Perioperative neurologic complications in adult spinal deformity surgery

Han Jo Kim, Sravisht Iyer, Luke P. Zebala, Michael P. Kelly, Daniel Sciubba, Themistocles S. Protopsaltis, Munish Gupta, Brian J. Neuman, Gregory M. Mundis, Christopher P. Ames, Justin S. Smith, Robert Hart, Douglas Burton, Eric O. Klineberg

Research output: Contribution to journalArticlepeer-review

37 Scopus citations


Study Design. Prognostic study - case controlled. Objective. Describe the rate of neurologic complications in adult spinal deformity surgery and describe the effect of these complications on clinical outcomes. Summary of Background Data. The incidence of neurologic complications and the risk factors for neurologic complications have not been reported in a large series of patients with adult spinal deformity (ASD). Existing series include a mixed patient cohort undergoing different types of spine surgery. Methods. Patients with ASD undergoing surgery between 2008 and 2014 were analyzed. Patients with neurologic complications were identified; demographics, operative details, and radiographic and clinical outcomes were compared. A subanalysis of those with surgical and nonsurgical (e.g., stroke) neurologic complications was performed. Statistical analysis included t tests or χ 2 tests as appropriate and a multivariate analysis. A P value of less than 0.025 was considered significant. Results. A total of 564 patients met the inclusion criteria. The average age was 57 years. There were a total of 116 neurologic complications in 99 patients (17.6%). There were 88 surgical procedure-related neurologic complications in 77 patients (13.7%) and 28 nonsurgical neurologic complications in 28 patients (5.0%). The most common complications were radiculopathy (30%), motor deficits (22%), mental status changes (12%), and sensory deficits (12%). Revisions (odds ratio [OR] 1.7, 95% confidence interval [CI] 1.2-2.4) and interbody fusions (OR 2.1, 95% CI 1.4-3.2) were associated with an increased risk of neurologic complications. Decompression and osteotomies (including three-column osteotomies) did not increase the risk of neurologic complications. Patients with neurologic complications were not more likely to sustain other complications; however, they were more likely to undergo another operation during the follow-up period (OR 1.9, 95% CI 1.3-2.8). Conclusion. The overall incidence of neurologic complications in ASD surgery was 17.6%. The incidence of surgical neurologic complications was 13.7%. There was a higher risk of neurologic complications in revision cases and in cases in which interbody fusion was required.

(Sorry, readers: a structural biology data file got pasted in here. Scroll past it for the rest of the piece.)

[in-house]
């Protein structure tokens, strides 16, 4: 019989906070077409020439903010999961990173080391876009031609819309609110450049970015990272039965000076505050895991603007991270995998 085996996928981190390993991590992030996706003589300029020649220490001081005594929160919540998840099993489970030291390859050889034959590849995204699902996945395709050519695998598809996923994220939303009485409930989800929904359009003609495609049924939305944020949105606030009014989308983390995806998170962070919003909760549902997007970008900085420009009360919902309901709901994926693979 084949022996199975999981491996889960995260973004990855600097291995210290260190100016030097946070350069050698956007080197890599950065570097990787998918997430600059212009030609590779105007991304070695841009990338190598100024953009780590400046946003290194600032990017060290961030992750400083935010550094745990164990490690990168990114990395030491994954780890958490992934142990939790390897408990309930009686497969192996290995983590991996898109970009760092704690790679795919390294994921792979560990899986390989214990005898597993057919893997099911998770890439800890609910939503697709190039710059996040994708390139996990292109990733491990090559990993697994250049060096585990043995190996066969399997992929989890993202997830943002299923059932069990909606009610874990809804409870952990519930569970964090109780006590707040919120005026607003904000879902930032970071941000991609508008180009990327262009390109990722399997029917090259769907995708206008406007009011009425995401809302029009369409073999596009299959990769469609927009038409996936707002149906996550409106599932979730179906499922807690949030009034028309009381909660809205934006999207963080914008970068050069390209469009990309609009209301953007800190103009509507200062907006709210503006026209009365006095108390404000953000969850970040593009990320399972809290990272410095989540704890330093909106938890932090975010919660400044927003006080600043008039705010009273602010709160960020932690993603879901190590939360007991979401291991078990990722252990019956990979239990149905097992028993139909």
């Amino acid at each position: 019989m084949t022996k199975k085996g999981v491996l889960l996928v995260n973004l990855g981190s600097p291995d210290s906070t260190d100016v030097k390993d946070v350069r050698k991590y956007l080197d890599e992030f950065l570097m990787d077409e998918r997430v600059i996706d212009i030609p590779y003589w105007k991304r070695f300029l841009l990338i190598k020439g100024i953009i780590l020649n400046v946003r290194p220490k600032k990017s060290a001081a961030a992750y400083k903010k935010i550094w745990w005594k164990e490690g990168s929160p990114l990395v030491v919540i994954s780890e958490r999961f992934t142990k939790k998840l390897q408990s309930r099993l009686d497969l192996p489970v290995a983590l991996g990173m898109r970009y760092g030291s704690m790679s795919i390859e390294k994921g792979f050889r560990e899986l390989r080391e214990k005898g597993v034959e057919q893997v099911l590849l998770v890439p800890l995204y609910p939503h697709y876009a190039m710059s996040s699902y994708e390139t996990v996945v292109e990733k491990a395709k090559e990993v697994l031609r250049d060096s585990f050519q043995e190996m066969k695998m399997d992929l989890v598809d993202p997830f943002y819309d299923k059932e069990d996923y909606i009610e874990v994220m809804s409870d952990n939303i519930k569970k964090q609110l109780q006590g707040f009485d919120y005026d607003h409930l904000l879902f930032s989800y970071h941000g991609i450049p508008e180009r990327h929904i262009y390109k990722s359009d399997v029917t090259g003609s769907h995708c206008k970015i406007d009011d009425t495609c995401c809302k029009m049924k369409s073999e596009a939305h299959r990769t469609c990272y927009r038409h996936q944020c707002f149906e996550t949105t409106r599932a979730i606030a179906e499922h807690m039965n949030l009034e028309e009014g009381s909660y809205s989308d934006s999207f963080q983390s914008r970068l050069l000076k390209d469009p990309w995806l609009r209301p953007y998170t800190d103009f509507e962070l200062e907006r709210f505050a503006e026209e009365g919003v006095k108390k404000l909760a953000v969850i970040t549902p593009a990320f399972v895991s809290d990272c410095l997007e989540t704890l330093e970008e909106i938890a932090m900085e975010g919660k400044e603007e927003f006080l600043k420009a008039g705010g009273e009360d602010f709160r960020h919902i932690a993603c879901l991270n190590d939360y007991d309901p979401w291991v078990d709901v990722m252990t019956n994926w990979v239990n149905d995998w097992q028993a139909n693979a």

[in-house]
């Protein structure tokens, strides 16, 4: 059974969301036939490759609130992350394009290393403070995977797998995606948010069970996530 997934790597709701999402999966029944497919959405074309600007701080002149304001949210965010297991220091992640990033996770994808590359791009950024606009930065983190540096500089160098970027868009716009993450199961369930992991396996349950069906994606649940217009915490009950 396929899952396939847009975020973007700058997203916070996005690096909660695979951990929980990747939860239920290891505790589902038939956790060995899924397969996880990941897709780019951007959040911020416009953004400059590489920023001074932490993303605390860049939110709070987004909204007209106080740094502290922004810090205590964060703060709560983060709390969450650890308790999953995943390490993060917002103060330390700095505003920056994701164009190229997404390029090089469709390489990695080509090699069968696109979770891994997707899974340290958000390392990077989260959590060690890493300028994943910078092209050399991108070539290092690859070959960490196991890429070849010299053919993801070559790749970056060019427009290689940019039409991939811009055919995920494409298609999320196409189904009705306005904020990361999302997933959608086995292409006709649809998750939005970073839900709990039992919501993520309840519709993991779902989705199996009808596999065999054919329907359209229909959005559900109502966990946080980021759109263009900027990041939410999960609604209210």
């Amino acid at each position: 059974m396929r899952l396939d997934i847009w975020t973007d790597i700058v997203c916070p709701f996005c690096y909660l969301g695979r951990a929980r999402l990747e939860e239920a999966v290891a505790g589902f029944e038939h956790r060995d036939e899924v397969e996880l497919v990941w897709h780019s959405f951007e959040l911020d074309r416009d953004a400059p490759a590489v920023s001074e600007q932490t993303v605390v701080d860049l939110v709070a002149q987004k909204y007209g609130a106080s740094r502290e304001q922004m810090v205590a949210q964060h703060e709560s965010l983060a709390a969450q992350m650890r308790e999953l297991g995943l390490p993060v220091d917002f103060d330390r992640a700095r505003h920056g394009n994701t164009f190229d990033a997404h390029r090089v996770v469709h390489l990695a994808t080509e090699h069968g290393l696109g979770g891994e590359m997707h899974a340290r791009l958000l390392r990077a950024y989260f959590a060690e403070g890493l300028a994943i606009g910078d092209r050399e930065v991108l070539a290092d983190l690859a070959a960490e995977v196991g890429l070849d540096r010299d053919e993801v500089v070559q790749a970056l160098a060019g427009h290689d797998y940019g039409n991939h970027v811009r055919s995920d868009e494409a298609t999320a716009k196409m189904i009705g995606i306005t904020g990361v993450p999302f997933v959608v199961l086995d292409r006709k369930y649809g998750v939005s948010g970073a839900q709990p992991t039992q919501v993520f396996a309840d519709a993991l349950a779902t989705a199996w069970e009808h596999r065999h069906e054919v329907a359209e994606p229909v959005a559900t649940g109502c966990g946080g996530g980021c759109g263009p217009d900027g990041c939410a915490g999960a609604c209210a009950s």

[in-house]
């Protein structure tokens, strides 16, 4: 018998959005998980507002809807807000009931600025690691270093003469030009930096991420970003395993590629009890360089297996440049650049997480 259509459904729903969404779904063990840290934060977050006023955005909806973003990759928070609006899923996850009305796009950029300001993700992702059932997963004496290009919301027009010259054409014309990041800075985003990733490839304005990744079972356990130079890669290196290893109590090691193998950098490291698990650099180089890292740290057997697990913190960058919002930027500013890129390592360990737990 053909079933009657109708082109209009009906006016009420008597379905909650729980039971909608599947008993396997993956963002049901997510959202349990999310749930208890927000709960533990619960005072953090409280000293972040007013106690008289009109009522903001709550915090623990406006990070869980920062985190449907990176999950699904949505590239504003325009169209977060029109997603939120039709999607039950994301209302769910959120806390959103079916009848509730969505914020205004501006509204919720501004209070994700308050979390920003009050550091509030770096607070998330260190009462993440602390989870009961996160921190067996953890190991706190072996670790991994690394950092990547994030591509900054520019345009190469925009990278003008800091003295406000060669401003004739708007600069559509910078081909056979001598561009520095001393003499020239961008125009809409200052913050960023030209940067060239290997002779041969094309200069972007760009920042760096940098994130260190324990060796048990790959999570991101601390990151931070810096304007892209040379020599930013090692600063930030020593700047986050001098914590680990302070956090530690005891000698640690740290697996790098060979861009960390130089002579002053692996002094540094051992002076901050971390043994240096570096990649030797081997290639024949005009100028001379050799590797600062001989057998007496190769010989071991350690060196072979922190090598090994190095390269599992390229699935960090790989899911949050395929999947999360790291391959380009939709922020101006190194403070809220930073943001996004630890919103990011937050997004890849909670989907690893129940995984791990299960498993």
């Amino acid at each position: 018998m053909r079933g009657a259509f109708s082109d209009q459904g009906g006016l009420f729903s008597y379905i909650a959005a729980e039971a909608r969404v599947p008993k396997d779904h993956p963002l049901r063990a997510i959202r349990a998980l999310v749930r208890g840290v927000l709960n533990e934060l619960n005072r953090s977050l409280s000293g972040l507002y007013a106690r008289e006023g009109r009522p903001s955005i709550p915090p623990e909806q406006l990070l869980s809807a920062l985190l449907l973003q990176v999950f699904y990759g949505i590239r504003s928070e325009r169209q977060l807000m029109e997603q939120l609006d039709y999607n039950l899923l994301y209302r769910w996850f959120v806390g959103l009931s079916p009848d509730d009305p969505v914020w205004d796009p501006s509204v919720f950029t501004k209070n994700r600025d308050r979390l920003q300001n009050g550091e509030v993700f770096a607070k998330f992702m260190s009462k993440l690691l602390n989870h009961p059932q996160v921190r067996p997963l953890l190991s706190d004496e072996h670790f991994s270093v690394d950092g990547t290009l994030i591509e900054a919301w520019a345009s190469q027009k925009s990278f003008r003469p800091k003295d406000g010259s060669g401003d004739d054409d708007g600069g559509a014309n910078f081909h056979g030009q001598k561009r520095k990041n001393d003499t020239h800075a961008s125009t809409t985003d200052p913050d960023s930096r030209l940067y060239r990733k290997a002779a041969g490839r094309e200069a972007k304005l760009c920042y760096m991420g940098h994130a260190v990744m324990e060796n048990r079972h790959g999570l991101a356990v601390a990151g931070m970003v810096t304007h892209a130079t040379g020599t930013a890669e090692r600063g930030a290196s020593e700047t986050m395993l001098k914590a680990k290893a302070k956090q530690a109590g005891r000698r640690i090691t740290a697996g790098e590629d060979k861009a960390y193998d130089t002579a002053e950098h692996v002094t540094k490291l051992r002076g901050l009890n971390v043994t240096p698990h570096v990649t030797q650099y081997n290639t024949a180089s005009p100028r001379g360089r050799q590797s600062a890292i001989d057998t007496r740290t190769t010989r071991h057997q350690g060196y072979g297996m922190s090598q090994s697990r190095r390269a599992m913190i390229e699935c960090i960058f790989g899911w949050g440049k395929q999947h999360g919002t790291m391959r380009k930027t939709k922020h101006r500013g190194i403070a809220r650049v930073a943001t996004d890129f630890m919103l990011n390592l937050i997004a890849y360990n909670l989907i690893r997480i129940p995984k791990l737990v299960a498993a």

Original languageEnglish (US)
Pages (from-to)420-427
Number of pages8
Issue number6
StatePublished - Mar 15 2017


  • adult spinal deformity
  • decompression
  • interbody fusion
  • neurologic complications
  • nonsurgical complications
  • radiculopathy
  • revision surgery
  • spine surgery
  • surgical complications
  • three-column osteotomy

ASJC Scopus subject areas

  • Orthopedics and Sports Medicine
  • Clinical Neurology


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